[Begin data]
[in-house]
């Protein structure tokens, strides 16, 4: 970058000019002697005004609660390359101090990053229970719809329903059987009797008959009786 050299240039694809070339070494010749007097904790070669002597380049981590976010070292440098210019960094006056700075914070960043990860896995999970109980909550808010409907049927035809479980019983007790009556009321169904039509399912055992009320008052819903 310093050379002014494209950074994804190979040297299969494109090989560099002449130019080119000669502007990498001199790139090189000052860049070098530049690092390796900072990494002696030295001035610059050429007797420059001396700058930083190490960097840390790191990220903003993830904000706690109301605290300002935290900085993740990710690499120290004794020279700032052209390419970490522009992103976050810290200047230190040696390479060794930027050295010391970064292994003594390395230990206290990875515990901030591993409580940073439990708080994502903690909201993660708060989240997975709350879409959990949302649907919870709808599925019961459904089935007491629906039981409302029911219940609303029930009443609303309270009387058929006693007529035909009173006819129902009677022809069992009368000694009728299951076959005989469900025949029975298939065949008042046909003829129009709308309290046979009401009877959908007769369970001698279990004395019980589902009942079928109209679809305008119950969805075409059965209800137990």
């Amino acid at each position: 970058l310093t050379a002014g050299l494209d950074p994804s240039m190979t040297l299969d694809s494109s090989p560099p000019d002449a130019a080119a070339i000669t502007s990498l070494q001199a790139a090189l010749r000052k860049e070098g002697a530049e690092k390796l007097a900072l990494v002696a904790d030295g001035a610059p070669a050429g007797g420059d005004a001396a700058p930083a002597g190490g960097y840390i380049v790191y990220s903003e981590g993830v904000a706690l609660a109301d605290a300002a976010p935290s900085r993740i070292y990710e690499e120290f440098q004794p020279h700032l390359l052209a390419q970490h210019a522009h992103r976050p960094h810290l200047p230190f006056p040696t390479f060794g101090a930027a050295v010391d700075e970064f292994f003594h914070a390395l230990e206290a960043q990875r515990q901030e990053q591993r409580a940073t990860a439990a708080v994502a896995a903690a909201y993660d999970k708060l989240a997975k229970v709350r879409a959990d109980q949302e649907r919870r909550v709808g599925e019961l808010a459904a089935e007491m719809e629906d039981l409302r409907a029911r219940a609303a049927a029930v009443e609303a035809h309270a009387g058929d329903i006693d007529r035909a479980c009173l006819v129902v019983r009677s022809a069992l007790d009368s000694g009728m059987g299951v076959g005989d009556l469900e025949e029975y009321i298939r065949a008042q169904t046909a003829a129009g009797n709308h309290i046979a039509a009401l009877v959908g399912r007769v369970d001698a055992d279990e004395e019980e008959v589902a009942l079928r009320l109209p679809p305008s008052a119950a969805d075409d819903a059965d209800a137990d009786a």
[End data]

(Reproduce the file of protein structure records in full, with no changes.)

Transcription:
[in-house]
């Protein structure tokens, strides 16, 4: 970058000019002697005004609660390359101090990053229970719809329903059987009797008959009786 050299240039694809070339070494010749007097904790070669002597380049981590976010070292440098210019960094006056700075914070960043990860896995999970109980909550808010409907049927035809479980019983007790009556009321169904039509399912055992009320008052819903 310093050379002014494209950074994804190979040297299969494109090989560099002449130019080119000669502007990498001199790139090189000052860049070098530049690092390796900072990494002696030295001035610059050429007797420059001396700058930083190490960097840390790191990220903003993830904000706690109301605290300002935290900085993740990710690499120290004794020279700032052209390419970490522009992103976050810290200047230190040696390479060794930027050295010391970064292994003594390395230990206290990875515990901030591993409580940073439990708080994502903690909201993660708060989240997975709350879409959990949302649907919870709808599925019961459904089935007491629906039981409302029911219940609303029930009443609303309270009387058929006693007529035909009173006819129902009677022809069992009368000694009728299951076959005989469900025949029975298939065949008042046909003829129009709308309290046979009401009877959908007769369970001698279990004395019980589902009942079928109209679809305008119950969805075409059965209800137990």
């Amino acid at each position: 970058l310093t050379a002014g050299l494209d950074p994804s240039m190979t040297l299969d694809s494109s090989p560099p000019d002449a130019a080119a070339i000669t502007s990498l070494q001199a790139a090189l010749r000052k860049e070098g002697a530049e690092k390796l007097a900072l990494v002696a904790d030295g001035a610059p070669a050429g007797g420059d005004a001396a700058p930083a002597g190490g960097y840390i380049v790191y990220s903003e981590g993830v904000a706690l609660a109301d605290a300002a976010p935290s900085r993740i070292y990710e690499e120290f440098q004794p020279h700032l390359l052209a390419q970490h210019a522009h992103r976050p960094h810290l200047p230190f006056p040696t390479f060794g101090a930027a050295v010391d700075e970064f292994f003594h914070a390395l230990e206290a960043q990875r515990q901030e990053q591993r409580a940073t990860a439990a708080v994502a896995a903690a909201y993660d999970k708060l989240a997975k229970v709350r879409a959990d109980q949302e649907r919870r909550v709808g599925e019961l808010a459904a089935e007491m719809e629906d039981l409302r409907a029911r219940a609303a049927a029930v009443e609303a035809h309270a009387g058929d329903i006693d007529r035909a479980c009173l006819v129902v019983r009677s022809a069992l007790d009368s000694g009728m059987g299951v076959g005989d009556l469900e025949e029975y009321i298939r065949a008042q169904t046909a003829a129009g009797n709308h309290i046979a039509a009401l009877v959908g399912r007769v369970d001698a055992d279990e004395e019980e008959v589902a009942l079928r009320l109209p679809p305008s008052a119950a969805d075409d819903a059965d209800a137990d009786a």